Last week’s blog post discussed legal issues relating to a foreclosure as it applies to cooperative apartments in New York State. To summarize, because cooperatives are considered shares in a corporation, and not real property, different legal procedures are necessary when an owner of a co-op defaults on her share loan or maintenance payments.
This blog post relates what happens when two or more co-owners of a property are unable to agree on the disposition of a jointly-owned cooperative, or “co-op” apartment. A recent article in the New York Post describes a situation where a Manhattan woman purchased a co-op apartment on the Upper East Side with her fiancé in 2005, shortly after they got engaged.
Unfortunately, in 2007 the couple became estranged and the engagement was called off. One of the parties occupied the apartment, and the other moved out. The parties agreed that the woman who was actually living at the apartment would pay her ex-fiance 50% of the value of the apartment. However, in the 11 years subsequent, she has failed to do so, continues to live at the apartment, refusing to give access to her ex-fiance. What is the legal remedy for this situation?
Although we have observed that a cooperative is not real property, a partition action can still be brought by one of the owners. The general legal principle underpinning a partition action is that the property dispute should be handled fairly and equitably for all parties. This means that a Court will attempt to divide the property, if possible, according to the ownership interests of the parties in the case.
The first question that a claimant must answer is whether the property is capable of being physically divided between the co-owners in a fair manner. When the property at issue is a cooperative apartment, this will not be possible. Therefore, the only remedy for the Court to consider is to have the property sold and the proceeds divided fairly between the parties. When considering division of the proceeds, the contributions of all parties are considered. For example, if one party has been paying monthly maintenance, and the other has not, then half of such expenditures should be credited upon the sale of the property. Monthly loan payments should also receive credit, if only one party has been paying them, as well as any repairs or improvements which were not paid for by both parties.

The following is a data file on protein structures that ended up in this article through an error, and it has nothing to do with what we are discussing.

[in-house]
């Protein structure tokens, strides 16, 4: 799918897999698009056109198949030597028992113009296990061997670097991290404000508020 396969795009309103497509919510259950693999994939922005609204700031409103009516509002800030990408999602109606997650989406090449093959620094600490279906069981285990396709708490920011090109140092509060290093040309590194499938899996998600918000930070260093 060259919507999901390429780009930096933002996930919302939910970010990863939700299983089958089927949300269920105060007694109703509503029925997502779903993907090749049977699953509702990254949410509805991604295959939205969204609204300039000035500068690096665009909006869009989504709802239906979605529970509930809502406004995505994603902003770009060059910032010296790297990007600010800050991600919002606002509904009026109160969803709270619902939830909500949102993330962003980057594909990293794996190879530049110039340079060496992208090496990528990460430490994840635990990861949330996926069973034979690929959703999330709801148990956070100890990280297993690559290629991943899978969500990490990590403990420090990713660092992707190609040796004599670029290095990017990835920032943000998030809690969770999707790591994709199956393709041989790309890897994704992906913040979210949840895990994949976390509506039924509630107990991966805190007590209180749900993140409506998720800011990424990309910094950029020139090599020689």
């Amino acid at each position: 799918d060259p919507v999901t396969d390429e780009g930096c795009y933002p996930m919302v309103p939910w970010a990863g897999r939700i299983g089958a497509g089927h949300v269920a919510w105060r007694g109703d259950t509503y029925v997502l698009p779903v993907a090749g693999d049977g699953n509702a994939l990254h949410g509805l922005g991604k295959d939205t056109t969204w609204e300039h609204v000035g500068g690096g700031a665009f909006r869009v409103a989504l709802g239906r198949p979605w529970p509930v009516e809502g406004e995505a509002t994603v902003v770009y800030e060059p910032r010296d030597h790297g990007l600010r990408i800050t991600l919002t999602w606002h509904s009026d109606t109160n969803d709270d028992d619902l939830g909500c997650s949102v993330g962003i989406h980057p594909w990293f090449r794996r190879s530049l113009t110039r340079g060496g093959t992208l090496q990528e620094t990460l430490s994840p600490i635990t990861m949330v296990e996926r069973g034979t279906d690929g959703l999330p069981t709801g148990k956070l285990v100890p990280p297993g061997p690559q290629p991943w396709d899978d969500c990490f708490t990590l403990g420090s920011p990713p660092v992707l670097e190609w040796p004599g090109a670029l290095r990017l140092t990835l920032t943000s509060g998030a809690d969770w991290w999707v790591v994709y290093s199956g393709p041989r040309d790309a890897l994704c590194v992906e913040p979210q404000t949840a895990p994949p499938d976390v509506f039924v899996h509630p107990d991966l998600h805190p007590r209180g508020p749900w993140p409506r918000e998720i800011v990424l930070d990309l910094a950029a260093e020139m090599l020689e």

Since the “property” at issue is shares, and not actual real property, the sale would be held under Article 9 of the Uniform Commercial Code. As with any co-op apartment, the co-op would have to approve any potential third party to reside in the apartment after a sale.
In the situation described in the New York Post article, if one of the co-owners has refused to allow access to another co-owner over a long period of time, the “ousted” co-owner may also be allowed a credit for the reasonable value of renting such an apartment. An accounting would be held by the Court to determine all of the credits and debits for each co-owner prior to the sale. The credits are then applied to the sales proceeds, and, less the expenses of the sale, the proceeds are distributed between the parties. Of course, the parties may also decide to have an out- of-court settlement, where one party agrees to buy out the other’s interest. The parties would negotiate through their attorneys for both a fair buyout price, as well as discussing any credits to which either party is entitled. Once the transaction is completed out of Court, the partition action can be discontinued.
Our firm invites all inquiries from parties who may be involved in disputes over ownership of cooperative apartments.